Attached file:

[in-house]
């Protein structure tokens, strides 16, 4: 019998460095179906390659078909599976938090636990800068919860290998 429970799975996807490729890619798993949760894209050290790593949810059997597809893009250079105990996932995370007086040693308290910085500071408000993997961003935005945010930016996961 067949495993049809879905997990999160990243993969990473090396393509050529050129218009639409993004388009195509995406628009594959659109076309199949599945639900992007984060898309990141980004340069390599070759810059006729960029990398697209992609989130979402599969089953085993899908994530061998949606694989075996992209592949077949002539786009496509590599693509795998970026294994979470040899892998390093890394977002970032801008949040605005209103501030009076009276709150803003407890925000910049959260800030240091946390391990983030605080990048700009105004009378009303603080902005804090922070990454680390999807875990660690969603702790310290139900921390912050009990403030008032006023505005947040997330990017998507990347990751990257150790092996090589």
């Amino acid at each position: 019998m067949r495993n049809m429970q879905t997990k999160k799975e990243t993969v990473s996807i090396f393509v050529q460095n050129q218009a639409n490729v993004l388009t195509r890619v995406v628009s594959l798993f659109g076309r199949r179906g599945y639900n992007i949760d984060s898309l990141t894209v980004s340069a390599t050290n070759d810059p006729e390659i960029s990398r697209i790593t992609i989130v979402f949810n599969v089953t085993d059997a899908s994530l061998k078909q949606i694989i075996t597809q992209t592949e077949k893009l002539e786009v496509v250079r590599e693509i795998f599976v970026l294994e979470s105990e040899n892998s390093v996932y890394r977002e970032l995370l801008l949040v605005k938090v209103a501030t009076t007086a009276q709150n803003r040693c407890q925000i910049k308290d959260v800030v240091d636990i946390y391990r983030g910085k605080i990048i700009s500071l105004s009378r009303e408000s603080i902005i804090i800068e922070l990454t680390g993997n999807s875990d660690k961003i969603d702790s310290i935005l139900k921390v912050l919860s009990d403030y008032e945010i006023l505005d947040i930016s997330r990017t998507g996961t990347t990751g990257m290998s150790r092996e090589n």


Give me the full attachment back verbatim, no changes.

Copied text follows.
[in-house]
């Protein structure tokens, strides 16, 4: 019998460095179906390659078909599976938090636990800068919860290998 429970799975996807490729890619798993949760894209050290790593949810059997597809893009250079105990996932995370007086040693308290910085500071408000993997961003935005945010930016996961 067949495993049809879905997990999160990243993969990473090396393509050529050129218009639409993004388009195509995406628009594959659109076309199949599945639900992007984060898309990141980004340069390599070759810059006729960029990398697209992609989130979402599969089953085993899908994530061998949606694989075996992209592949077949002539786009496509590599693509795998970026294994979470040899892998390093890394977002970032801008949040605005209103501030009076009276709150803003407890925000910049959260800030240091946390391990983030605080990048700009105004009378009303603080902005804090922070990454680390999807875990660690969603702790310290139900921390912050009990403030008032006023505005947040997330990017998507990347990751990257150790092996090589």
């Amino acid at each position: 019998m067949r495993n049809m429970q879905t997990k999160k799975e990243t993969v990473s996807i090396f393509v050529q460095n050129q218009a639409n490729v993004l388009t195509r890619v995406v628009s594959l798993f659109g076309r199949r179906g599945y639900n992007i949760d984060s898309l990141t894209v980004s340069a390599t050290n070759d810059p006729e390659i960029s990398r697209i790593t992609i989130v979402f949810n599969v089953t085993d059997a899908s994530l061998k078909q949606i694989i075996t597809q992209t592949e077949k893009l002539e786009v496509v250079r590599e693509i795998f599976v970026l294994e979470s105990e040899n892998s390093v996932y890394r977002e970032l995370l801008l949040v605005k938090v209103a501030t009076t007086a009276q709150n803003r040693c407890q925000i910049k308290d959260v800030v240091d636990i946390y391990r983030g910085k605080i990048i700009s500071l105004s009378r009303e408000s603080i902005i804090i800068e922070l990454t680390g993997n999807s875990d660690k961003i969603d702790s310290i935005l139900k921390v912050l919860s009990d403030y008032e945010i006023l505005d947040i930016s997330r990017t998507g996961t990347t990751g990257m290998s150790r092996e090589n």